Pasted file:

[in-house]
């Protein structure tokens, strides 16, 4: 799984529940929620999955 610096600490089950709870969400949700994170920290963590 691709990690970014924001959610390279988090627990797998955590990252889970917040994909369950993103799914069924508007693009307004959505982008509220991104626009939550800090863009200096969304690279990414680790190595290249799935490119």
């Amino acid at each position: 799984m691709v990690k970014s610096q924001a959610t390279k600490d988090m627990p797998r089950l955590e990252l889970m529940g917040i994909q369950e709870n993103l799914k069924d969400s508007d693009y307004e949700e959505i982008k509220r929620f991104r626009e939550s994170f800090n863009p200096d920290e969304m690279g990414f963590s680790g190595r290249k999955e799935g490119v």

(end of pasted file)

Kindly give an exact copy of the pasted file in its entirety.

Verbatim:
[in-house]
């Protein structure tokens, strides 16, 4: 799984529940929620999955 610096600490089950709870969400949700994170920290963590 691709990690970014924001959610390279988090627990797998955590990252889970917040994909369950993103799914069924508007693009307004959505982008509220991104626009939550800090863009200096969304690279990414680790190595290249799935490119």
């Amino acid at each position: 799984m691709v990690k970014s610096q924001a959610t390279k600490d988090m627990p797998r089950l955590e990252l889970m529940g917040i994909q369950e709870n993103l799914k069924d969400s508007d693009y307004e949700e959505i982008k509220r929620f991104r626009e939550s994170f800090n863009p200096d920290e969304m690279g990414f963590s680790g190595r290249k999955e799935g490119v």